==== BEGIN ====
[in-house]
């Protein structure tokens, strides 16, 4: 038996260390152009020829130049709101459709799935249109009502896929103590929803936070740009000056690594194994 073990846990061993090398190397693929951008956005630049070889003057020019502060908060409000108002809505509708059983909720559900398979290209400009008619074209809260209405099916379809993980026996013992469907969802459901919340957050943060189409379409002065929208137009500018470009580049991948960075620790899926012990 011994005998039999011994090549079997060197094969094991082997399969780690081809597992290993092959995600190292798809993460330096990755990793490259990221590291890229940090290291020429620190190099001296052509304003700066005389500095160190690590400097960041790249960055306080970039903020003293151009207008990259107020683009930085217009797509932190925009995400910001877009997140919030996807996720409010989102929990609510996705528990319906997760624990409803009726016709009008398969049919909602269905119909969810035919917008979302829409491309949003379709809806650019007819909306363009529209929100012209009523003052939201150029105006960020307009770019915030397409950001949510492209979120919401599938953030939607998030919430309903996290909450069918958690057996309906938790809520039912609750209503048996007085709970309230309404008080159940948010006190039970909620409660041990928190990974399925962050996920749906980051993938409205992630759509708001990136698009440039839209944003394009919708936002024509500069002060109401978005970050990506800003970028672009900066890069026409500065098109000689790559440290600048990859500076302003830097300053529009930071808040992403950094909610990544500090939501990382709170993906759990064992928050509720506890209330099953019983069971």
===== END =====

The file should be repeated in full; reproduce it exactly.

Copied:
[in-house]
């Protein structure tokens, strides 16, 4: 038996260390152009020829130049709101459709799935249109009502896929103590929803936070740009000056690594194994 073990846990061993090398190397693929951008956005630049070889003057020019502060908060409000108002809505509708059983909720559900398979290209400009008619074209809260209405099916379809993980026996013992469907969802459901919340957050943060189409379409002065929208137009500018470009580049991948960075620790899926012990 011994005998039999011994090549079997060197094969094991082997399969780690081809597992290993092959995600190292798809993460330096990755990793490259990221590291890229940090290291020429620190190099001296052509304003700066005389500095160190690590400097960041790249960055306080970039903020003293151009207008990259107020683009930085217009797509932190925009995400910001877009997140919030996807996720409010989102929990609510996705528990319906997760624990409803009726016709009008398969049919909602269905119909969810035919917008979302829409491309949003379709809806650019007819909306363009529209929100012209009523003052939201150029105006960020307009770019915030397409950001949510492209979120919401599938953030939607998030919430309903996290909450069918958690057996309906938790809520039912609750209503048996007085709970309230309404008080159940948010006190039970909620409660041990928190990974399925962050996920749906980051993938409205992630759509708001990136698009440039839209944003394009919708936002024509500069002060109401978005970050990506800003970028672009900066890069026409500065098109000689790559440290600048990859500076302003830097300053529009930071808040992403950094909610990544500090939501990382709170993906759990064992928050509720506890209330099953019983069971």